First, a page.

Application processes typically initiate component processes defined for their associated components.
Application processes can run manually, automatically on some trigger condition, or on a user-defined schedule. When a component has several processes defined for it, the application determines which ones are executed and in which order. For example, an n-tiered application might have a web tier, a middleware tier, and a database tier. The database tier must be updated before the other two, which are then deployed concurrently. An application can orchestrate the entire process, including putting servers on- and off-line for load-balancing as required.
When an application process executes, it interacts with a specific environment. At least one environment must be associated with the application before the process can be executed.
Application processes can be designed independently of any particular environment. This enables a single application to interact with separate environments, such as QA or production. To use the same application process with multiple environments, you can associate the application with a pipeline, associate individual environments with the application, or a combination of both.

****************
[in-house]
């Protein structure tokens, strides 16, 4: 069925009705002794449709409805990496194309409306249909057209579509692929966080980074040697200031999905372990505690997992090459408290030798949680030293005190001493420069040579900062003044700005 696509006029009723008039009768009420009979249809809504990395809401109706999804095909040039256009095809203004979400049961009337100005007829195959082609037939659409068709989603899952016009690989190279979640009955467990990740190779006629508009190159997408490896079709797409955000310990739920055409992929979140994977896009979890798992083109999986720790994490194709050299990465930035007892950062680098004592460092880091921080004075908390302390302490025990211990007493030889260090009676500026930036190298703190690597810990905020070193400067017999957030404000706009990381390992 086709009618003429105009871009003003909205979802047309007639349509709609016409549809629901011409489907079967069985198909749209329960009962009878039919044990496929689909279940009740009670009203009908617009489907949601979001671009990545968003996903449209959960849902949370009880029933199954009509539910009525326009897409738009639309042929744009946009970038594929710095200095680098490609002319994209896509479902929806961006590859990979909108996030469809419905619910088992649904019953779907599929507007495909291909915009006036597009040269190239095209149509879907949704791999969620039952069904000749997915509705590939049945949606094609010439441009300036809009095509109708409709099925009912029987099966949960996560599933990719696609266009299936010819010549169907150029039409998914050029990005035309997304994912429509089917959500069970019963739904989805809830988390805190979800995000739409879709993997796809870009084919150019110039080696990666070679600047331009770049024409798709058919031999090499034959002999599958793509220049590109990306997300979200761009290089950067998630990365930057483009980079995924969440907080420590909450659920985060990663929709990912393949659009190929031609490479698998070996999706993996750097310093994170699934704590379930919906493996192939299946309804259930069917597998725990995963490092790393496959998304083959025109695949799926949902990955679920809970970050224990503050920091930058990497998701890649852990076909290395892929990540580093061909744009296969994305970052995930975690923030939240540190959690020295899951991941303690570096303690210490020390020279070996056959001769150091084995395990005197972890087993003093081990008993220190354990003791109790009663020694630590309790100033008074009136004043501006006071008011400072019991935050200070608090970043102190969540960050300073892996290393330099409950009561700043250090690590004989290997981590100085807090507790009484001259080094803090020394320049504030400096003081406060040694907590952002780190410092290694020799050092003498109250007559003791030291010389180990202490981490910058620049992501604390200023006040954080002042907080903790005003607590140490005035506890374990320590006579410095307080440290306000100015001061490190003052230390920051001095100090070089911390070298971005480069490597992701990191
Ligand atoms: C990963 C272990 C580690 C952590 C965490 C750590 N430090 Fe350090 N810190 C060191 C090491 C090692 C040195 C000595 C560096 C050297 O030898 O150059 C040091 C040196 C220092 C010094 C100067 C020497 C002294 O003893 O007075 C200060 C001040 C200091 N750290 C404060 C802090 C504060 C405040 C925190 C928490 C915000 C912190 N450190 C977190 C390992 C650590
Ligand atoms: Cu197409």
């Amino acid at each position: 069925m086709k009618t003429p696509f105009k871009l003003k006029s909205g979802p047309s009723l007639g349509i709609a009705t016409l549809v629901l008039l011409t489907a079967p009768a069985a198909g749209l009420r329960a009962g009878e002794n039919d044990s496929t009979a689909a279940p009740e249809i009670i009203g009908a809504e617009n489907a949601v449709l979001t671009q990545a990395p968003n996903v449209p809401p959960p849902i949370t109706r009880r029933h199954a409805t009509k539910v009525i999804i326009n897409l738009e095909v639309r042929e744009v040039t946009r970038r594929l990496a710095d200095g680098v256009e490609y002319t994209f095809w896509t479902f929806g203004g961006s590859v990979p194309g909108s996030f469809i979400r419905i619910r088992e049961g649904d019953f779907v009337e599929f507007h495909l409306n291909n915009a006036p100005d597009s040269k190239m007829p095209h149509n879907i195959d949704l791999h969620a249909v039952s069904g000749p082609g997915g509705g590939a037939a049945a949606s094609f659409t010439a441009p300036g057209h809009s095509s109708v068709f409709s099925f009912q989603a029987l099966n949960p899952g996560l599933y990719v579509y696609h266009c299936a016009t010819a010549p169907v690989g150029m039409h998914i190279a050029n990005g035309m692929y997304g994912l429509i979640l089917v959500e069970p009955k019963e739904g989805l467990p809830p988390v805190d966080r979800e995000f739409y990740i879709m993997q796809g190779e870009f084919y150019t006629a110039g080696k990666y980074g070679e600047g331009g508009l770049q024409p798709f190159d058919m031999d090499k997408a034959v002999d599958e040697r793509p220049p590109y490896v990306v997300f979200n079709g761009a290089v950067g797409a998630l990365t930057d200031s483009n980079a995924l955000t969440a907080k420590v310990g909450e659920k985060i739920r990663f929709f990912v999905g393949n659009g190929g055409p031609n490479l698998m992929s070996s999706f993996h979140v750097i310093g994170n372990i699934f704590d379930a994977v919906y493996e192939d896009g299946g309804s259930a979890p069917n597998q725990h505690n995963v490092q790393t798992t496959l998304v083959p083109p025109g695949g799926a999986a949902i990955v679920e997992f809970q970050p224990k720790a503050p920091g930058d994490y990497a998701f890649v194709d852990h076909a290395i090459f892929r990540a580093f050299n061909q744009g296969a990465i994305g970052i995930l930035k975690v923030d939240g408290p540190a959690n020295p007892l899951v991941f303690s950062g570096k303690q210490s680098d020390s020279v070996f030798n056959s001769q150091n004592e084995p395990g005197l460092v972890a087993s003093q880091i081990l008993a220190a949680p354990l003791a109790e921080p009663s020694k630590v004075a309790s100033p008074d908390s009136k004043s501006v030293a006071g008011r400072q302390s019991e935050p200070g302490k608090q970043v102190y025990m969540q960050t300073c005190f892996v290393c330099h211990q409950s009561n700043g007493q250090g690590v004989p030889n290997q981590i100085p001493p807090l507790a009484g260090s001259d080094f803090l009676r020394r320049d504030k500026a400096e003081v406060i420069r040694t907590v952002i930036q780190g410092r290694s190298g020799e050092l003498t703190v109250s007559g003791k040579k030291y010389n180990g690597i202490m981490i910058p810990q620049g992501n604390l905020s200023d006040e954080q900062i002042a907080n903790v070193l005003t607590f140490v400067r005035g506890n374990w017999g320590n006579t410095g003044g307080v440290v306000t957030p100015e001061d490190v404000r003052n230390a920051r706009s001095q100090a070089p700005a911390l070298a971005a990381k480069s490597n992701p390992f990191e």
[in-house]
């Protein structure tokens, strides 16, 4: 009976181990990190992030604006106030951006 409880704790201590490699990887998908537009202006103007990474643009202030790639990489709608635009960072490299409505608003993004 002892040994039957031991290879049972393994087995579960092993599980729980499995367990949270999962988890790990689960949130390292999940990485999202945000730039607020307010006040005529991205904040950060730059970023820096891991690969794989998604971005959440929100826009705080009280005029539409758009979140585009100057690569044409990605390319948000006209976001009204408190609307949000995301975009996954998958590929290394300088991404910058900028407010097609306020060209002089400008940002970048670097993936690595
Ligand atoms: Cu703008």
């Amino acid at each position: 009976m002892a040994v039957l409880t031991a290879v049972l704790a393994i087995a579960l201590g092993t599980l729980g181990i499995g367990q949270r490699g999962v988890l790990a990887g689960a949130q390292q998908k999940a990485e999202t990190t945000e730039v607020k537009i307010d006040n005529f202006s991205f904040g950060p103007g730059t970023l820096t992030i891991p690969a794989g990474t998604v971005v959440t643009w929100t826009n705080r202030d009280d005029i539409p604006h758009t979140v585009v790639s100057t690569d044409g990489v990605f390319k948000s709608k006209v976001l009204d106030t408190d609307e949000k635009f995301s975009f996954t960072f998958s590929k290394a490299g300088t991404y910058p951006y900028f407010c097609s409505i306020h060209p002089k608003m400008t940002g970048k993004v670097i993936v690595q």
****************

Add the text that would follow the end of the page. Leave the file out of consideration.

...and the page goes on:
In addition to deployments, several other common processes are available, such as rolling back deployments. Deployment Automation tracks the history of each component version, which enables application processes to restore environments to any point.
Application processes can be initiated as part of deployment packages to run multiple-application deployments. See Managing Deployment Packages.
For information on creating and designing application processes, see the following topics:
- Creating Application Processes
- Designing Application Processes
- Application Process Step Details
- Adding Application Process Properties
- Running Application Processes